As a result, I resolved to try installing the firmware manually, given that my ability to update that part of the card was hindered by the software itself.

Downloading necessary files from the Sound Blaster site was again complicated by the aforementioned verification sum, but once that was overcome, I could try and update my card manually.

After having sighted assistance to double check the screen though, the aforementioned error presented by my screen reader appeared to either be a glitch or just an unusual occurrance as it did not appear visually and the card worked without issue as previously stated.

I hope that the experience within the software can be improved so that errors like this are only rendered when they actually occur, thus reducing frustration for screen reader users.

Software Accessibility

Just to clarify, the software, at present, isn't actually accessible with screen readers, though it could be easily achieved by making elements like the tabs render as standard Windows controls. This is a common theme among inaccessible software, where images are usually used or keyboard navigation isn't considered. If the current situation improves though, I will update this review. The default settings have served me well through my testing of the device and I haven't needed to adjust anything in order to use the card the way I was hoping to.

With that out of the way, let's continue on to a key part of the hardware that allows you to use a console with the device.

Using the optical connection

The optical connector was actually really easy to set up as well, needing to just be plugged in to the console and the card to start working. Neglagable audio latency meant that during Halo 5 matches, I could use my PC to talk via a party and the console to play the game. However, in Killer Instinct on an Xbox One S, I did feel some lag, though it's unclear as to whether the card was causing this issue or not.

Playing Gears Of War 4, in addition to using the PC for my microphone and Xbox party chat functionality allowed me to successfully complete sections of the campaign in the same manner as I would on console. Streaming was also no problem, with audio being clear and synchronised without any latency on my end whilst listening to the games I tested with.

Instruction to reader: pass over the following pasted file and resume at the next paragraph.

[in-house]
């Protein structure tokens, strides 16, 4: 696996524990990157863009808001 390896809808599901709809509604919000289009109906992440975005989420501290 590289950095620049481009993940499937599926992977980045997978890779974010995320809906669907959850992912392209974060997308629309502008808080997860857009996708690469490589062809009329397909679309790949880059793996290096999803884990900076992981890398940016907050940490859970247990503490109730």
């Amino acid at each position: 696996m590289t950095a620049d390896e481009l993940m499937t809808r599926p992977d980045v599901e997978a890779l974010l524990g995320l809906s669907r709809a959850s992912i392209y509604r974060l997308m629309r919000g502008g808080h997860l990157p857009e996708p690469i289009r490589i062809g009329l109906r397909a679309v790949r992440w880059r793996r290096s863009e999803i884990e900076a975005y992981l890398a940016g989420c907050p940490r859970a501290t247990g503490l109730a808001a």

Even without adjusting any settings, the fact that the G6 is not only an optical converter, but a sound card for PC use as well was definitely a great plus for my setup.



  • Easy plug and play setup with no audio rooting issues (at least if you have headphones connected)
  • Lag, if any, is unnoticeable regardless of PC or optical audio source
  • Straightforward to use with basic functionality
  • Audio is crisp and clear
  • Cons

  • Volume knob wraps around on both sides instead of having a defined stopping point at 0 or 100%, though this is only a small point of preference and may not matter to some
  • No direct support for surround sound speaker systems if you wanted to run audio through a 5.1 setup
  • Website has accessibility issues with CAPTCHA style challenges that don't render in an accessible manner to screen readers, limiting access to downloadable resources
  • Software is currently inaccessible without sighted assistance
  • No differentiation between hardware buttons for ease-of-use without sight and combined with the inaccessible software this limits the device's utility
  • Conclusions

    The G6 is a solidly constructed device that certainly does what you'd expect from a sound card - it relays audio to the connected devices, allowing the use of multiple sources as well which is definitely a plus. In terms of accessibility of additional functionality, I cannot currently recommend this device, though opefully this scenario improves in the future.

    If you're looking for an external alternative to your existing motherboard sound card experience and are willing to put down some cash, this might just be the solution for you given the addition of being an optical to analogue converter.